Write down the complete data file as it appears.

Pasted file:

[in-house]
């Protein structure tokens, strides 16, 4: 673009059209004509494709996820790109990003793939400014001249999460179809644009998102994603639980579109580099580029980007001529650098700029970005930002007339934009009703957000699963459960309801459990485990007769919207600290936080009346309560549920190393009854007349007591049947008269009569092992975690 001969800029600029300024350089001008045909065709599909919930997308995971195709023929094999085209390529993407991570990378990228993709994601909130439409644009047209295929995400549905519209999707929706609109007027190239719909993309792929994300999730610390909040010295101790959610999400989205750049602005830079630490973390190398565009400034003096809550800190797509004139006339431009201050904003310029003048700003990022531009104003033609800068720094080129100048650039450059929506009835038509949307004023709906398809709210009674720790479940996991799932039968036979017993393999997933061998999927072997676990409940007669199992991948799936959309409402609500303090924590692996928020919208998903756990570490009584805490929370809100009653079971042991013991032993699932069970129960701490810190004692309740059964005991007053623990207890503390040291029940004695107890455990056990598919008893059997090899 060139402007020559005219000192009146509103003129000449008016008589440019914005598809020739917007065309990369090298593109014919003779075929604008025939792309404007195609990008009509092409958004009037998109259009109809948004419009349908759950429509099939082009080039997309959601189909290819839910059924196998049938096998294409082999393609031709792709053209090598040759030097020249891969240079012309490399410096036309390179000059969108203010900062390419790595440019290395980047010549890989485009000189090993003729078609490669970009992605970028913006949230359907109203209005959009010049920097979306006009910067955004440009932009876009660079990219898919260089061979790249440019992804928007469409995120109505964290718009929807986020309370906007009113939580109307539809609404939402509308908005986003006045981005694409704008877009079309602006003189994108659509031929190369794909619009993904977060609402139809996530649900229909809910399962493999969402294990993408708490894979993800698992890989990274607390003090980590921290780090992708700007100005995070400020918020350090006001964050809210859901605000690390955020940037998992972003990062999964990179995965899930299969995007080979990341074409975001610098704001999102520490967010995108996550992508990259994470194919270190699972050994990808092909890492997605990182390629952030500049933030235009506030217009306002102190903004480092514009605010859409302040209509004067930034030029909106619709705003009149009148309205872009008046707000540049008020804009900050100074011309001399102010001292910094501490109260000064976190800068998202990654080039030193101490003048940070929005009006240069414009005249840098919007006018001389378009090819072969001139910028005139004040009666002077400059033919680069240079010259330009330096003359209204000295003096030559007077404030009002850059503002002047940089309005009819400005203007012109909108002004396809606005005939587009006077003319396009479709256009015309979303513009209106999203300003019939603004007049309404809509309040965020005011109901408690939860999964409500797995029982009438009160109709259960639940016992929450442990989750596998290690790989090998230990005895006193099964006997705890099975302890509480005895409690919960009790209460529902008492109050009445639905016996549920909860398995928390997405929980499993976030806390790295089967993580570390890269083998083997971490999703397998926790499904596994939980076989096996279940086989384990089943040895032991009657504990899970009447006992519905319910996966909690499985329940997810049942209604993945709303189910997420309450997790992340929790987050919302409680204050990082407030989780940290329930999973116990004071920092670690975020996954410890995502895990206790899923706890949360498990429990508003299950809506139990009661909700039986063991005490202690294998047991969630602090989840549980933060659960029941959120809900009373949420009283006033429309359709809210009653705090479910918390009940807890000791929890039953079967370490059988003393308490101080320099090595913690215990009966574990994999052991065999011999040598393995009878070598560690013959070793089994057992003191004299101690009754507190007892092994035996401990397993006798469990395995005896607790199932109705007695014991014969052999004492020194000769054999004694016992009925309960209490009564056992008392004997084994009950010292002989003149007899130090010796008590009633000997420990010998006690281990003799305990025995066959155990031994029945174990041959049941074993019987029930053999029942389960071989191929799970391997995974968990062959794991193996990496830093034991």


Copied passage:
[in-house]
């Protein structure tokens, strides 16, 4: 673009059209004509494709996820790109990003793939400014001249999460179809644009998102994603639980579109580099580029980007001529650098700029970005930002007339934009009703957000699963459960309801459990485990007769919207600290936080009346309560549920190393009854007349007591049947008269009569092992975690 001969800029600029300024350089001008045909065709599909919930997308995971195709023929094999085209390529993407991570990378990228993709994601909130439409644009047209295929995400549905519209999707929706609109007027190239719909993309792929994300999730610390909040010295101790959610999400989205750049602005830079630490973390190398565009400034003096809550800190797509004139006339431009201050904003310029003048700003990022531009104003033609800068720094080129100048650039450059929506009835038509949307004023709906398809709210009674720790479940996991799932039968036979017993393999997933061998999927072997676990409940007669199992991948799936959309409402609500303090924590692996928020919208998903756990570490009584805490929370809100009653079971042991013991032993699932069970129960701490810190004692309740059964005991007053623990207890503390040291029940004695107890455990056990598919008893059997090899 060139402007020559005219000192009146509103003129000449008016008589440019914005598809020739917007065309990369090298593109014919003779075929604008025939792309404007195609990008009509092409958004009037998109259009109809948004419009349908759950429509099939082009080039997309959601189909290819839910059924196998049938096998294409082999393609031709792709053209090598040759030097020249891969240079012309490399410096036309390179000059969108203010900062390419790595440019290395980047010549890989485009000189090993003729078609490669970009992605970028913006949230359907109203209005959009010049920097979306006009910067955004440009932009876009660079990219898919260089061979790249440019992804928007469409995120109505964290718009929807986020309370906007009113939580109307539809609404939402509308908005986003006045981005694409704008877009079309602006003189994108659509031929190369794909619009993904977060609402139809996530649900229909809910399962493999969402294990993408708490894979993800698992890989990274607390003090980590921290780090992708700007100005995070400020918020350090006001964050809210859901605000690390955020940037998992972003990062999964990179995965899930299969995007080979990341074409975001610098704001999102520490967010995108996550992508990259994470194919270190699972050994990808092909890492997605990182390629952030500049933030235009506030217009306002102190903004480092514009605010859409302040209509004067930034030029909106619709705003009149009148309205872009008046707000540049008020804009900050100074011309001399102010001292910094501490109260000064976190800068998202990654080039030193101490003048940070929005009006240069414009005249840098919007006018001389378009090819072969001139910028005139004040009666002077400059033919680069240079010259330009330096003359209204000295003096030559007077404030009002850059503002002047940089309005009819400005203007012109909108002004396809606005005939587009006077003319396009479709256009015309979303513009209106999203300003019939603004007049309404809509309040965020005011109901408690939860999964409500797995029982009438009160109709259960639940016992929450442990989750596998290690790989090998230990005895006193099964006997705890099975302890509480005895409690919960009790209460529902008492109050009445639905016996549920909860398995928390997405929980499993976030806390790295089967993580570390890269083998083997971490999703397998926790499904596994939980076989096996279940086989384990089943040895032991009657504990899970009447006992519905319910996966909690499985329940997810049942209604993945709303189910997420309450997790992340929790987050919302409680204050990082407030989780940290329930999973116990004071920092670690975020996954410890995502895990206790899923706890949360498990429990508003299950809506139990009661909700039986063991005490202690294998047991969630602090989840549980933060659960029941959120809900009373949420009283006033429309359709809210009653705090479910918390009940807890000791929890039953079967370490059988003393308490101080320099090595913690215990009966574990994999052991065999011999040598393995009878070598560690013959070793089994057992003191004299101690009754507190007892092994035996401990397993006798469990395995005896607790199932109705007695014991014969052999004492020194000769054999004694016992009925309960209490009564056992008392004997084994009950010292002989003149007899130090010796008590009633000997420990010998006690281990003799305990025995066959155990031994029945174990041959049941074993019987029930053999029942389960071989191929799970391997995974968990062959794991193996990496830093034991």